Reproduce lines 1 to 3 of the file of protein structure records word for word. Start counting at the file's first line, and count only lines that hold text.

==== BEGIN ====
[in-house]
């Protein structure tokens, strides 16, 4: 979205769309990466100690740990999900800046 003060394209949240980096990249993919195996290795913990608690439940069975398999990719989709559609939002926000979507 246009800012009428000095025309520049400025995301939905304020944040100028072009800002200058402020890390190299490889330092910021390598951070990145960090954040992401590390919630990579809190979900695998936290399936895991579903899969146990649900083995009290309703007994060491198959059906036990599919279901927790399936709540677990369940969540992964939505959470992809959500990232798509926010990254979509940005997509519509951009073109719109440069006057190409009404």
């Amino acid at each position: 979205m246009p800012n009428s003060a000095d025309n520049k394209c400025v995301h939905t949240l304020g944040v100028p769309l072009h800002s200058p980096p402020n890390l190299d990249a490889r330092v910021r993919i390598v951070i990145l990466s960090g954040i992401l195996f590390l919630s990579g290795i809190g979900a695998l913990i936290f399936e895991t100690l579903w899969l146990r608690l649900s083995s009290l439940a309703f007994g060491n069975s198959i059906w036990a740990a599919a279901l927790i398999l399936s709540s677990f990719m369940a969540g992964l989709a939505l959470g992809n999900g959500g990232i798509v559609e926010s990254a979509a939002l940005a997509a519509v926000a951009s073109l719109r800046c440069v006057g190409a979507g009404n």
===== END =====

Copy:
[in-house]
């Protein structure tokens, strides 16, 4: 979205769309990466100690740990999900800046 003060394209949240980096990249993919195996290795913990608690439940069975398999990719989709559609939002926000979507 246009800012009428000095025309520049400025995301939905304020944040100028072009800002200058402020890390190299490889330092910021390598951070990145960090954040992401590390919630990579809190979900695998936290399936895991579903899969146990649900083995009290309703007994060491198959059906036990599919279901927790399936709540677990369940969540992964939505959470992809959500990232798509926010990254979509940005997509519509951009073109719109440069006057190409009404």
């Amino acid at each position: 979205m246009p800012n009428s003060a000095d025309n520049k394209c400025v995301h939905t949240l304020g944040v100028p769309l072009h800002s200058p980096p402020n890390l190299d990249a490889r330092v910021r993919i390598v951070i990145l990466s960090g954040i992401l195996f590390l919630s990579g290795i809190g979900a695998l913990i936290f399936e895991t100690l579903w899969l146990r608690l649900s083995s009290l439940a309703f007994g060491n069975s198959i059906w036990a740990a599919a279901l927790i398999l399936s709540s677990f990719m369940a969540g992964l989709a939505l959470g992809n999900g959500g990232i798509v559609e926010s990254a979509a939002l940005a997509a519509v926000a951009s073109l719109r800046c440069v006057g190409a979507g009404n």